“Refugees” Arrested for Syria Mass Murders

German police have arrested another two invaders pretending to be refugees after identifying them as Islamist terrorists who participated in mass murders in Syria.

According to a report in Die Zeit newspaper, the two invaders—both of them claiming “asylum” in Germany, were arrested at in Baden-Württemberg and North Rhine Westphalia where they were living off welfare handouts after gaining “refugee” status.

The first to be arrested—at the of Düsseldorf train station—was named as Abdalfatah H. A., a 35-year-old, who was a member of the terrorist al-Nusra front as well.

He has been identified as having taken part in the mass murder of at least 36 people in March 2013 near the city of al-Tabka.

The second invader was identified by police as Abdulrahman A. A., who belonged to the same al-Nusra front unit as Abdalfatah H. A. He too had been granted “asylum” in Germany.

The charges relate to the Spring 2013 capture of the city of al-Tabka by the Western-backed “rebel” terrorist forces—all of whom turned out to be ideologically aligned with ISIS.

The Islamist terrorists rounded up all the government officials in the city and brutally executed them at a garbage dump on a main road out of town. Many of the atrocities were filmed for later use as propaganda videos, and it is believed that it is from one of these that the latest refugee-terrorists have been identified.

According to the Federal Prosecutor’s Office, Abdalfatah H. A. “participated in various combat activities” and “after one of these engagements, he received a reward of over 100 hand grenades.”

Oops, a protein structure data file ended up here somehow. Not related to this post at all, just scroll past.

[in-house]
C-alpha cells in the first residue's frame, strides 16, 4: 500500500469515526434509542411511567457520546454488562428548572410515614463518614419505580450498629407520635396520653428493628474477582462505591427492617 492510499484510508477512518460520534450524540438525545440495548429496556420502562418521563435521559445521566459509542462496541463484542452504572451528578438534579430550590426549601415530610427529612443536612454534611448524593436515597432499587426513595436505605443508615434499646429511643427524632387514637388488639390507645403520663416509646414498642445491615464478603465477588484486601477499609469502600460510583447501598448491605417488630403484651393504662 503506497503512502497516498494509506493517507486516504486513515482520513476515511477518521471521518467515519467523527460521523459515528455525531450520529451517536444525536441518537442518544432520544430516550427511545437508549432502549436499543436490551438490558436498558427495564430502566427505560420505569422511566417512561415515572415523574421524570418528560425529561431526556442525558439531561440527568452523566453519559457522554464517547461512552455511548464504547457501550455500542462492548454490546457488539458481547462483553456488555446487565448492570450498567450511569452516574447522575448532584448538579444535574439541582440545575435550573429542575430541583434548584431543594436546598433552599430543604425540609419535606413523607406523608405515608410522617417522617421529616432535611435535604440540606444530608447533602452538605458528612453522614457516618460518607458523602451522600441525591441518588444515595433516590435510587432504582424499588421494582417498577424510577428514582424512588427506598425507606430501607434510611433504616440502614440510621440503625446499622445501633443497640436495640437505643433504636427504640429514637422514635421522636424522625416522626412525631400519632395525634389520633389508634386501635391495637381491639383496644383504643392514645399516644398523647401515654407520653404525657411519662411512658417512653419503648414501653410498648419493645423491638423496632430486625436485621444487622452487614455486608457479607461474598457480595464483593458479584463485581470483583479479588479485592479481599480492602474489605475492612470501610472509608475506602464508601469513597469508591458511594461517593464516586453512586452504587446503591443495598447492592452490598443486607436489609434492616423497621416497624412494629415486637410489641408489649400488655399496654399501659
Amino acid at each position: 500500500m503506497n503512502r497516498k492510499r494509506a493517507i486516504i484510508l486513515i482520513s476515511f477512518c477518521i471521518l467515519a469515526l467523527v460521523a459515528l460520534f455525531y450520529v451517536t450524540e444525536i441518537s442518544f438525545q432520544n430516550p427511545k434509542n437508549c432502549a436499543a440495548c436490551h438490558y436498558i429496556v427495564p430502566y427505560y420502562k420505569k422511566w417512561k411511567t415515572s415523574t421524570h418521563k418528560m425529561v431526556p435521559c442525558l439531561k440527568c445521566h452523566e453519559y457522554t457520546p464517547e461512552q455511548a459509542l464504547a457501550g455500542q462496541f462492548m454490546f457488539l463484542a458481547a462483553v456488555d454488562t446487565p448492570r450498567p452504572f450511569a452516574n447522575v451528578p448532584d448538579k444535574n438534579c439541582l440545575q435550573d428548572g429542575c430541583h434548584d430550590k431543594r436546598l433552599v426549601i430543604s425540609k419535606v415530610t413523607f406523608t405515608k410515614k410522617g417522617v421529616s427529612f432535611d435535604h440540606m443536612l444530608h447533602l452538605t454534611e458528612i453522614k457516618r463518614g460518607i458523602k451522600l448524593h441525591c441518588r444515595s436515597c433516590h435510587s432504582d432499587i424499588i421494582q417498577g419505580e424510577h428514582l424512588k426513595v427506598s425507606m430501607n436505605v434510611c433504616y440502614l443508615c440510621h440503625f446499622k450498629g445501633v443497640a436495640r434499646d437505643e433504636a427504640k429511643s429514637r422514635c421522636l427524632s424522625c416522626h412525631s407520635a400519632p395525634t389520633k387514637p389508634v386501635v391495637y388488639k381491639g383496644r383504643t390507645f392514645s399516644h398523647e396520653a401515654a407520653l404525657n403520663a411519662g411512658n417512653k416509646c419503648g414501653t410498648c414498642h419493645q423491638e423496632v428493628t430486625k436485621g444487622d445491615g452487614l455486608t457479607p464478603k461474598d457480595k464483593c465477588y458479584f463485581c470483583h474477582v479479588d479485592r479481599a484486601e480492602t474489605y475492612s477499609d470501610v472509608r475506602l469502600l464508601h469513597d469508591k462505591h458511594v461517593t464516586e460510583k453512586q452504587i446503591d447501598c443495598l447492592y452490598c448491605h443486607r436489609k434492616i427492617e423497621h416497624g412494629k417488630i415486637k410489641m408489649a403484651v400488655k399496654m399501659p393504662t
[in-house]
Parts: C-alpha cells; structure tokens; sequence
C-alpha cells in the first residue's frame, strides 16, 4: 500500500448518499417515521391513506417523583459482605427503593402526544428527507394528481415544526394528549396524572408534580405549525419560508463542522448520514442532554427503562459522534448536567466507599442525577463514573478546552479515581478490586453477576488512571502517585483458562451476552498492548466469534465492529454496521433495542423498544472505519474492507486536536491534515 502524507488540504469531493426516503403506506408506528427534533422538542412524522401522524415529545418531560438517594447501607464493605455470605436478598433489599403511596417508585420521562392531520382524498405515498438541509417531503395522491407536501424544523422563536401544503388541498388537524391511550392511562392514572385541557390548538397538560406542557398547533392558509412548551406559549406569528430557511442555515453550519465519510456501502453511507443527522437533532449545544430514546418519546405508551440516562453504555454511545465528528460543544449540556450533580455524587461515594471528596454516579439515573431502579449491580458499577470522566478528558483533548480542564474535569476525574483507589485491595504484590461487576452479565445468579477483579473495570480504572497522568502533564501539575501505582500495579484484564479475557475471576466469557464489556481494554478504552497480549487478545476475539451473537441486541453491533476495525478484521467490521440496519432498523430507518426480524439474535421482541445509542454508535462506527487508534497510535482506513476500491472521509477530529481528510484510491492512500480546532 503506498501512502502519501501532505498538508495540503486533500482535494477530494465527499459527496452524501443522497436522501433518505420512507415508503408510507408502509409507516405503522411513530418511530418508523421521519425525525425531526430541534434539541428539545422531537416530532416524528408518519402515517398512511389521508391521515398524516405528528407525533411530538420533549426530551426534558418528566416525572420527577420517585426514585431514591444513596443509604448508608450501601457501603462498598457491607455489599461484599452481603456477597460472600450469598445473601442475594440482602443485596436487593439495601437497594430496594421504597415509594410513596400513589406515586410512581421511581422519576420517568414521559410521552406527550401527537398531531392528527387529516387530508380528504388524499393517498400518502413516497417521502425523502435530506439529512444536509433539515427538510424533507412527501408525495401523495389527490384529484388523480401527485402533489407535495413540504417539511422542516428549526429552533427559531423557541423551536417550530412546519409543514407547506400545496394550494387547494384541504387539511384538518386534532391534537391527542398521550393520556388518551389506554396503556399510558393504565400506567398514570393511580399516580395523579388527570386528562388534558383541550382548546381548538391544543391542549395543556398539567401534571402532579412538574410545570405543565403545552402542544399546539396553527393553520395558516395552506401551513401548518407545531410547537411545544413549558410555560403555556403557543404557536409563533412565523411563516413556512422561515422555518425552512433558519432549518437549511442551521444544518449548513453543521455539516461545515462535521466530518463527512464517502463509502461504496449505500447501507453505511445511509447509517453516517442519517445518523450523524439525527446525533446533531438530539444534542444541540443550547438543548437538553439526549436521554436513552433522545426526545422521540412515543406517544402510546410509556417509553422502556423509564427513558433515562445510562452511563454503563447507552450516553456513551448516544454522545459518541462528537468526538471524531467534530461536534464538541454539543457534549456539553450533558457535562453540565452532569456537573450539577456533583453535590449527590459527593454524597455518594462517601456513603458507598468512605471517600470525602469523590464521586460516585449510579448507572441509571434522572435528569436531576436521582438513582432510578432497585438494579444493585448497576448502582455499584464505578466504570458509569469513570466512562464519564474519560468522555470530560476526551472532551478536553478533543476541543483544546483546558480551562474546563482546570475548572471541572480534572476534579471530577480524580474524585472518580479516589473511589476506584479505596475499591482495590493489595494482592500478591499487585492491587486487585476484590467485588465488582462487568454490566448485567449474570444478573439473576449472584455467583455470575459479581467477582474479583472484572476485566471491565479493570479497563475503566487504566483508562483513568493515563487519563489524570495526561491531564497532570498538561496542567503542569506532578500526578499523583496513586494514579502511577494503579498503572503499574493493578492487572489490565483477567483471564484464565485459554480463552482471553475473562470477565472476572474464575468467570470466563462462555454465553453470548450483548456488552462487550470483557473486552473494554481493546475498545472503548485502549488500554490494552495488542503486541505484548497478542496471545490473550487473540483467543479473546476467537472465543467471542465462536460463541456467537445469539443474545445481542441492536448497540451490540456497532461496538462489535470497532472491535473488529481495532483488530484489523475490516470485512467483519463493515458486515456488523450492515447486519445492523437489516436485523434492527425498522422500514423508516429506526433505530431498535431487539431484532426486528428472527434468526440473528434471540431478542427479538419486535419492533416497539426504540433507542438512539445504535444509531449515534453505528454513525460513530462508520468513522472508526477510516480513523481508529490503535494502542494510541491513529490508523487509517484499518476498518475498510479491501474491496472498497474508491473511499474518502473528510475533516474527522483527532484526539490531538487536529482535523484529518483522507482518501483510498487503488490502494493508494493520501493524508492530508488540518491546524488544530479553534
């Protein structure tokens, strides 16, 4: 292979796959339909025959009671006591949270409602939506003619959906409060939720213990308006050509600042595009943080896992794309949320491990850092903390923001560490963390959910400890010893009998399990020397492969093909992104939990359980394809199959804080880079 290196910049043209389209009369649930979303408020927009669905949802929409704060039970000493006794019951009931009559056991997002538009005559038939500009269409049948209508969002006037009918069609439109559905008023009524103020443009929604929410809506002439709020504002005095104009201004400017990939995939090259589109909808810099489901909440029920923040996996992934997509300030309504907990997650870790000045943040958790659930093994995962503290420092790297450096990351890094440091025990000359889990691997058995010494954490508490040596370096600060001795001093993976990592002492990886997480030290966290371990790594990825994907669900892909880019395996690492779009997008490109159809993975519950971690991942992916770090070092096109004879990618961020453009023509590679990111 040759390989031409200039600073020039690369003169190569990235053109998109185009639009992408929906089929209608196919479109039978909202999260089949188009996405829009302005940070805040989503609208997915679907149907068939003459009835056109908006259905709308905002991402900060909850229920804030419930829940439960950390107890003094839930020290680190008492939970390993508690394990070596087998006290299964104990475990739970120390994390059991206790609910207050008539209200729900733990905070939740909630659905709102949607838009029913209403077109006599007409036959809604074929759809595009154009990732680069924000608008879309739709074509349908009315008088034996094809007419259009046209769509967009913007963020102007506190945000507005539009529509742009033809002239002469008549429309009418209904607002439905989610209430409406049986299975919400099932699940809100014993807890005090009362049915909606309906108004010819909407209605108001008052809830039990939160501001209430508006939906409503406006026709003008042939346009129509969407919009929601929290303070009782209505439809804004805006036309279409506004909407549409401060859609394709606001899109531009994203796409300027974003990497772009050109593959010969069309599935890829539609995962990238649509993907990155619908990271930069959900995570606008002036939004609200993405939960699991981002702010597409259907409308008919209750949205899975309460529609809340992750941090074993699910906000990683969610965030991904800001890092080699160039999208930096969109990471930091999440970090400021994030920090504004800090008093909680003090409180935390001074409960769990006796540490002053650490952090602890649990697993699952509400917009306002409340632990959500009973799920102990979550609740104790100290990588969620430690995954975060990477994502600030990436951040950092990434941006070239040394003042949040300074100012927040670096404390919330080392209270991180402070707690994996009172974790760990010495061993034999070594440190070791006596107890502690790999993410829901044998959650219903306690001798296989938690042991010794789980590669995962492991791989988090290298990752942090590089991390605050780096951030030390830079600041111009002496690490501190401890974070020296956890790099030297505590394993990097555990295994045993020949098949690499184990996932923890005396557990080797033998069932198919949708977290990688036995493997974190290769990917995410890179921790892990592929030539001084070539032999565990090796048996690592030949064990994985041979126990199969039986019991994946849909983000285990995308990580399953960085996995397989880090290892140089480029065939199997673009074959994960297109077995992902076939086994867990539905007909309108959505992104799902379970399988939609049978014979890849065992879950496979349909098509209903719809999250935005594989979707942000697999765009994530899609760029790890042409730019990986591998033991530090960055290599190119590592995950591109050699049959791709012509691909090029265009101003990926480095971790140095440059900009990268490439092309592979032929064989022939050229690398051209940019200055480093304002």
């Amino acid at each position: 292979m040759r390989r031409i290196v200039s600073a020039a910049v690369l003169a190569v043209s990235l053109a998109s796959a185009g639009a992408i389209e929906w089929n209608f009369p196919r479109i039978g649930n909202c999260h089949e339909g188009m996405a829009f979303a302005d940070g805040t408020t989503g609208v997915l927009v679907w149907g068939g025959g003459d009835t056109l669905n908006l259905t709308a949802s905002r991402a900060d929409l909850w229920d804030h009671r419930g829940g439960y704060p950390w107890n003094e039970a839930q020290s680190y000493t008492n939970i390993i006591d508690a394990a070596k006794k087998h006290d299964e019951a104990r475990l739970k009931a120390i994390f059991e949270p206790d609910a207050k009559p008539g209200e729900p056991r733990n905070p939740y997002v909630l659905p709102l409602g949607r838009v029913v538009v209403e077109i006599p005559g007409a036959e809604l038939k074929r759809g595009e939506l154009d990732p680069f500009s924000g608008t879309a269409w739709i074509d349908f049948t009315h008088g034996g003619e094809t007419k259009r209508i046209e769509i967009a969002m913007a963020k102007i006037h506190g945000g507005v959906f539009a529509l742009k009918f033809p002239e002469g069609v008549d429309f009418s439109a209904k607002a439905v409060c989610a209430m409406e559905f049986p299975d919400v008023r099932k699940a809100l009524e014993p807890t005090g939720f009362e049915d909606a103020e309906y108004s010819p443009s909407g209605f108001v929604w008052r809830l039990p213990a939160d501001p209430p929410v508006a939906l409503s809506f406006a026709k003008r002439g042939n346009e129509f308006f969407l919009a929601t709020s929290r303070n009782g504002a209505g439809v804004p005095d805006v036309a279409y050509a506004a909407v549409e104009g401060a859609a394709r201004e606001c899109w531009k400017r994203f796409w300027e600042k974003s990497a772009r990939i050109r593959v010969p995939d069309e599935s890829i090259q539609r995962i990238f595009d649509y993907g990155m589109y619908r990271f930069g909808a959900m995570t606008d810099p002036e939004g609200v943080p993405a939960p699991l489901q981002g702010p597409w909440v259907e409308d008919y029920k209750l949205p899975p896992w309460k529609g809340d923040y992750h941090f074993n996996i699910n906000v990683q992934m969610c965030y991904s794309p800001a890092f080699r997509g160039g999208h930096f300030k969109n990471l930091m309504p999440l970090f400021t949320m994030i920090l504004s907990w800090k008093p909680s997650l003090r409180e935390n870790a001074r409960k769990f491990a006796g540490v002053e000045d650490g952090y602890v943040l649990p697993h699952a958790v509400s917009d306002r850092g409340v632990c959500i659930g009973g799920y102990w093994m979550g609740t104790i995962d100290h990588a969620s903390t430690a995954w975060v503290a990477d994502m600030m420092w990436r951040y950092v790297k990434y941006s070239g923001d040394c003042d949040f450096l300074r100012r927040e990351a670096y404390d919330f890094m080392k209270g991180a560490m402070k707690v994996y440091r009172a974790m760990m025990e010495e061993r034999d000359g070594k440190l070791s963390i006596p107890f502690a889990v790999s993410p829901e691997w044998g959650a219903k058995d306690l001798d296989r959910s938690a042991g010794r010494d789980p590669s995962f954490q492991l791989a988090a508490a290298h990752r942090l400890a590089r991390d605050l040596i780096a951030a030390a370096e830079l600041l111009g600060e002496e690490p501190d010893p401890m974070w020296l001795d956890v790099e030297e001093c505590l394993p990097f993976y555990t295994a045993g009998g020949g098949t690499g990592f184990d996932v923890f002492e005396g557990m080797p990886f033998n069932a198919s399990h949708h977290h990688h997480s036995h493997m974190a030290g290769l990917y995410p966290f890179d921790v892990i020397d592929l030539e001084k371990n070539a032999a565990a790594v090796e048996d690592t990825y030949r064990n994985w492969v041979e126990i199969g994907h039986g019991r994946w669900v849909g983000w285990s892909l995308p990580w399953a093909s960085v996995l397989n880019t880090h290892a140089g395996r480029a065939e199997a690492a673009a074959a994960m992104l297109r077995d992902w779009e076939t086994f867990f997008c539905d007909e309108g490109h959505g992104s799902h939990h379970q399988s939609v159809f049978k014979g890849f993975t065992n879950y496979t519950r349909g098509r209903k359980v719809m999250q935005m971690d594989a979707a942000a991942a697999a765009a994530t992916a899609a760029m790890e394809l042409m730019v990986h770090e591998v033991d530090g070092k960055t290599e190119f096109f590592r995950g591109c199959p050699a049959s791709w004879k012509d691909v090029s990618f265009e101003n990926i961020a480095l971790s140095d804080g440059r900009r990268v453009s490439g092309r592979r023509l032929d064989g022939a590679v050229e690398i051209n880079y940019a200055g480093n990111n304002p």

The al-Nusra unit to which he belonged was commanded by the Islamist Abd-Arahman A. K., who is already in detention for planning a terrorist attack on the Old Town center of Düsseldorf.

In addition to these two invaders, a third Islamist from Bosnia—also falsely claiming asylum in Germany, was arrested in Bavaria. He is being held on charges relating to the provision of several vehicles to the Junud al-Sham.

German federal prosecutors have so far launched around a dozen investigations concerning alleged war crimes committed in Syria or Iraq, alongside dozens of cases of suspected membership of jihadist groups.

* The two invaders—a Nigerian and Algerian—arrested in Göttingen during February after police received information that they were plotting an “imminent” terror attack will not be charged, but will be deported, state prosecutors announced last week.

The invaders—both citizens of their respective nations—were born in Germany, and were arrested February 9.

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